Commission Eyes Duncan’s Incentive Payments

KNOXVILLE, Tenn. (AP) — The Knox County Commission is looking into incentive payments Trustee John Duncan III gave himself and some of his employees over the last two years for participating in a program most have yet to complete.
Duncan, son of U.S. Rep. John J. Duncan Jr., says problems with the University of Tennessee County Technical Assistance Services’ computer system are the reason for the problems. But some commissioners wonder why the members of the trustee’s office failed to finish the certified public administrator courses they were taking after Duncan and the employees received a combined $57,000 in bonuses.
Duncan’s explanation to the Knoxville News Sentinel has changed over time (http://bit.ly/xhhEYG). But he contends computer issues at UT were the main culprit, a statement UT and some commissioners contend isn’t true.
State law says bonuses should only go to those who attain certified public administrator designation.
“It’s really infuriated a lot of people,” Commissioner R. Larry Smith said. “There are people who want questions answered, and the taxpayers are pretty upset.”
Smith said this week he got “pressure” some elected officials who work in the City County Building to take the item off the commission’s agenda. He wouldn’t say where that pressure came from, but noted: “That’s not going to happen.”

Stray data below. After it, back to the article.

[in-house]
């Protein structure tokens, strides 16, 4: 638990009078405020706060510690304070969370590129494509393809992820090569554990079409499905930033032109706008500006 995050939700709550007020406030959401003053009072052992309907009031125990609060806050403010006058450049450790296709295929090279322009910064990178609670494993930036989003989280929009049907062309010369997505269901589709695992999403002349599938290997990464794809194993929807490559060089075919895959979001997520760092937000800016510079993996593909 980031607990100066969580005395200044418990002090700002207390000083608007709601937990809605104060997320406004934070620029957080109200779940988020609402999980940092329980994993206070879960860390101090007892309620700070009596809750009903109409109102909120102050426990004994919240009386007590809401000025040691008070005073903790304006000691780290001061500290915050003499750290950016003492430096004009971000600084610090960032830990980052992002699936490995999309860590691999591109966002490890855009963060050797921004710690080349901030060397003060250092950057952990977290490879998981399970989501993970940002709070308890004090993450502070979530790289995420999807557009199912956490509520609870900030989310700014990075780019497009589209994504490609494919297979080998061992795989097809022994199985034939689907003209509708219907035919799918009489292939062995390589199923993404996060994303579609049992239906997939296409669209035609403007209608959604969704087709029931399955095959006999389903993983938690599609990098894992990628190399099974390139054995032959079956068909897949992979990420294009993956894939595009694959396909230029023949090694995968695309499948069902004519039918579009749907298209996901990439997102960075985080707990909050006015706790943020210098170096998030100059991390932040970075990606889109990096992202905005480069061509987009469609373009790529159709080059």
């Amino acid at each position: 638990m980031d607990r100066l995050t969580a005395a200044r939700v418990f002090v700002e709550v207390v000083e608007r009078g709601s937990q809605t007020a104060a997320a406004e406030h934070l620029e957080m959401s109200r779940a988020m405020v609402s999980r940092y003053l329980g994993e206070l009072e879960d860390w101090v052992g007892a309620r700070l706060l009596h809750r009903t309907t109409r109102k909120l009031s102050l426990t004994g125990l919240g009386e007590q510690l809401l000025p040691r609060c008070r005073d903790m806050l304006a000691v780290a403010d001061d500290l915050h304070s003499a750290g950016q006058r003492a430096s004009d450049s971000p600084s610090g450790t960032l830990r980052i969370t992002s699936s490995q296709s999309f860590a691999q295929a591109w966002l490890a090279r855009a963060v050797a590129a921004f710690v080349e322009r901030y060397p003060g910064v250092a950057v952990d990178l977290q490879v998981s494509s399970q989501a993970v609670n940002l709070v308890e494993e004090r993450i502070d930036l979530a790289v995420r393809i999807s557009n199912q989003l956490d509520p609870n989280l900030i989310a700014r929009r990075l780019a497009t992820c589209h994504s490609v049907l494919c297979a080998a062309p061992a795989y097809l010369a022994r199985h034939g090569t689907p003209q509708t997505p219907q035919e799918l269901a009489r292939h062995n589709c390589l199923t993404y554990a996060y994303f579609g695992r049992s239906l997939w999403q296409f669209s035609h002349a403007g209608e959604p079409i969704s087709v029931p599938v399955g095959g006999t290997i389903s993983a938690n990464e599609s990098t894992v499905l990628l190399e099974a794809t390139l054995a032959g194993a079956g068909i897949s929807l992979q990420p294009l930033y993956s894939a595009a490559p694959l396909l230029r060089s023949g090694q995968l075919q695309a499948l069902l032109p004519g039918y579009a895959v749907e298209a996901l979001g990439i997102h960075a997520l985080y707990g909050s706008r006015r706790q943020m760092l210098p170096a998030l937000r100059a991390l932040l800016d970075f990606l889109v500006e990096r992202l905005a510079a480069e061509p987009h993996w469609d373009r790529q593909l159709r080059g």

Duncan paid the bonuses in 2010 and 2011. He sent a letter to the News Sentinel this week. In it, he said the 2010 incentive payments were made “under the assumption (that the employees) would be certified public administrators by the end of the fiscal year.”
“This proved to be impossible, as the program’s web courses were made unavailable for months due to UT computer system upgrades,” Duncan wrote. “The inability to complete the work was at no fault of the course participants, so a one-time payment was made to those who pursued the program with reasonable diligence.”
Duncan repeated the explanation in an interview Friday, but CTAS Executive Director Mike Garland said the website was disabled July through August — after the fiscal year ended.
Garland also said that to complete the program in 2011, officials needed to attend a three-day seminar, offered in April and May. No one in the Trustee’s Office attended it.